What are the themes in the short story "If I Forget Thee, O Earth...?"
This story was first published in 1951. Only six years ago, the world had witnessed the most devastating attack of two atom bombs on two cities of Japan. Following the deadliest Second World War, began an unprecedented competition among the U.S., the U.S.S.R. and their allies to supersede one another in developing nuclear weapons.
This escalation of nuclear arms race made the Third World War seem imminent. If it happens, the destruction would be unimaginable. Some believed it could lead to the annihilation of the mankind. The possibility of the destruction of the whole of our earth captured the imagination of people across the globe.
The main theme of the story echoes this fear of complete annihilation of the human race and the destruction of our beautiful planet.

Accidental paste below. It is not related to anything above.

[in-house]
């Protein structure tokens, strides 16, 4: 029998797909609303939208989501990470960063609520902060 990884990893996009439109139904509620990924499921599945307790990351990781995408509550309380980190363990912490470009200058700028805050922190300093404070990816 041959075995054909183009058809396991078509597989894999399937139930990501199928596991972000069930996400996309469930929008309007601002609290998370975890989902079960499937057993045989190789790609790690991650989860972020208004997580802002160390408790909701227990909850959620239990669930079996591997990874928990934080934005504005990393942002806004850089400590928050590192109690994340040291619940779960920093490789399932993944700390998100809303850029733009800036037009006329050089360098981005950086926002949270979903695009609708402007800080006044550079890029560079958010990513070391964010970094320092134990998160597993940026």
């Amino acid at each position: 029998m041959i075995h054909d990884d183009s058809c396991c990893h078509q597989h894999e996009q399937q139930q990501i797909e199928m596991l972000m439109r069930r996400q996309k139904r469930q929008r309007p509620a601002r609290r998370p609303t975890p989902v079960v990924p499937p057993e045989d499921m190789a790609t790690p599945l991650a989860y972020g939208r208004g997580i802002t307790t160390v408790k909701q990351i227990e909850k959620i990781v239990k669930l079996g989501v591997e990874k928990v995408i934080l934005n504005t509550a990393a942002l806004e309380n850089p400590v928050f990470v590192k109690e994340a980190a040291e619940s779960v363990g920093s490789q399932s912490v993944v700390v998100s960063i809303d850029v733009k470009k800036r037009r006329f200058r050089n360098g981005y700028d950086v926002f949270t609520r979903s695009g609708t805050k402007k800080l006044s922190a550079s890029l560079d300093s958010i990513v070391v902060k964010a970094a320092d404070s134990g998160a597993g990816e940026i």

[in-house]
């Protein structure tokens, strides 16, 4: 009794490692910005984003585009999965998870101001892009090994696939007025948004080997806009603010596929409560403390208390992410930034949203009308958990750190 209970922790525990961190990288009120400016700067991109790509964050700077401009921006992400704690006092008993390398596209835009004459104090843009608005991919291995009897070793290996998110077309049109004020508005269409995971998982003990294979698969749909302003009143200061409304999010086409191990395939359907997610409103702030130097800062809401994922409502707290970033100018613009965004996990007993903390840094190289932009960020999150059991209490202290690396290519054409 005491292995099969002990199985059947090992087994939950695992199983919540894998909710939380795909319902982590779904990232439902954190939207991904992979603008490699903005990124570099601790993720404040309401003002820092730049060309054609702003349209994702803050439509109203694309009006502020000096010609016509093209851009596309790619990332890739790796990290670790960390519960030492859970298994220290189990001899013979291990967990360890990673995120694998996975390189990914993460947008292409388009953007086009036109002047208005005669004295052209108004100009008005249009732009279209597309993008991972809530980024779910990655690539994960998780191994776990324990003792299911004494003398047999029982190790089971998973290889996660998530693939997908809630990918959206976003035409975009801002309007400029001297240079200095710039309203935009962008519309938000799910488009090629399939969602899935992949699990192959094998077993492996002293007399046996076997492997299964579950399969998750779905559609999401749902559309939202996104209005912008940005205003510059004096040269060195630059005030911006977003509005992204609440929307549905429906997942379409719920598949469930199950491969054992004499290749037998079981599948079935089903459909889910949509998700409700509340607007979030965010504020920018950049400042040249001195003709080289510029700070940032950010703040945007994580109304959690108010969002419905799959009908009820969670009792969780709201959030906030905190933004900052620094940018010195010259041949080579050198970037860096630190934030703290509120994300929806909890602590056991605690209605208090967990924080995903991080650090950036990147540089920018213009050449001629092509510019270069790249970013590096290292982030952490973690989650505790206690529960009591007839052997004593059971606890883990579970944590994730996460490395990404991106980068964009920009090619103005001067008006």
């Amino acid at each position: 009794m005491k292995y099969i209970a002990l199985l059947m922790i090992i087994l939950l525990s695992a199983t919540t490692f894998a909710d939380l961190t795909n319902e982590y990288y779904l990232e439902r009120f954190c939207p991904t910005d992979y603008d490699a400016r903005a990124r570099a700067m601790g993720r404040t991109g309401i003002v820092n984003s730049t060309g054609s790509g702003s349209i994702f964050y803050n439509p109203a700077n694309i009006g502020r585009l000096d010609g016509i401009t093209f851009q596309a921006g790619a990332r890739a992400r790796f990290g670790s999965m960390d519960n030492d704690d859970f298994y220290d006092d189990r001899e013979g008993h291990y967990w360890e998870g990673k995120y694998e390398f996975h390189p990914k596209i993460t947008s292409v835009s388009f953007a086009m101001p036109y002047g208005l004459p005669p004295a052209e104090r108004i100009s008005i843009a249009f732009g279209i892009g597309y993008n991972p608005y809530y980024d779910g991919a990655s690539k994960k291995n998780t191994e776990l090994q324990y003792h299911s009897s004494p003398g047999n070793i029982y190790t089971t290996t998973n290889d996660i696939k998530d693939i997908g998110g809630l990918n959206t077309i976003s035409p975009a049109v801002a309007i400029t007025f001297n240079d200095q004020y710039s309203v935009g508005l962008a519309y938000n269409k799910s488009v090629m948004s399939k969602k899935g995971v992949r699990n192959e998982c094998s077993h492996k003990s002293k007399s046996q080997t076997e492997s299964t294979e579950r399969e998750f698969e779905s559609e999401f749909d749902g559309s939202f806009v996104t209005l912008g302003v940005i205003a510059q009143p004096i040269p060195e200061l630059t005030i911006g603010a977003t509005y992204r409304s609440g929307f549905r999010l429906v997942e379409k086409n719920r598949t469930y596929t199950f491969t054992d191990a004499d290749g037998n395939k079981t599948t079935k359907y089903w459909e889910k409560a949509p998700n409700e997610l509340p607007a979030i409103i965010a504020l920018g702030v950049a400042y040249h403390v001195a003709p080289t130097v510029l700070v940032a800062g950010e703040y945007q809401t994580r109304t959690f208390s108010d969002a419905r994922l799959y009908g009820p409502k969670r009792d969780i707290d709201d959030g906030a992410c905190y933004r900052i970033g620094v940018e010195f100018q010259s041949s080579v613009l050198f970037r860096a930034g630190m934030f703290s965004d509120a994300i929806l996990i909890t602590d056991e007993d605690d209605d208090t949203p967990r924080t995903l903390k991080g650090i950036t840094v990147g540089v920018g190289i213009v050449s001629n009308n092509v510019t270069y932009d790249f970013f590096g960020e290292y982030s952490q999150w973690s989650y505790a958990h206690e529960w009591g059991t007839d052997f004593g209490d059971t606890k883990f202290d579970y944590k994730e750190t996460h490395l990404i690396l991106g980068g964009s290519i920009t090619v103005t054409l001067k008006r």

The author Arthur Charles Clarke imagines a scary picture of our planet in the aftermath of a nuclear war. The earth is devoid any living being and
“… the portion of the disk that should have been in darkness was gleaming faintly with an evil phosphorescence”
This image evokes a scariest image of the earth if there's a nuclear war. Nobody in the planet would wish to see the earth turn into an inhabitable planet.
Thus, the story can also be read as a strong warning to stop the futile nuclear arms race. It can also be read as a sincere urge to bring an end to an atmosphere of mutual hostility between powerful nations and replace it with mutual trust and co-operation.
Moreover, the story compels us to stop and appreciate for a while the gifts that the nature and this planet have bestowed upon us:
“the hues of sunset skies, the moaning of the sea on pebbled shores, the patter of falling rain, the unhurried benison of snow,” and “a thousand others.”
We would certainly not like to be in the position of Marvin who had never known and would never know “the wonders” of the shining crescent” that were once the “rightful heritage” of mankind.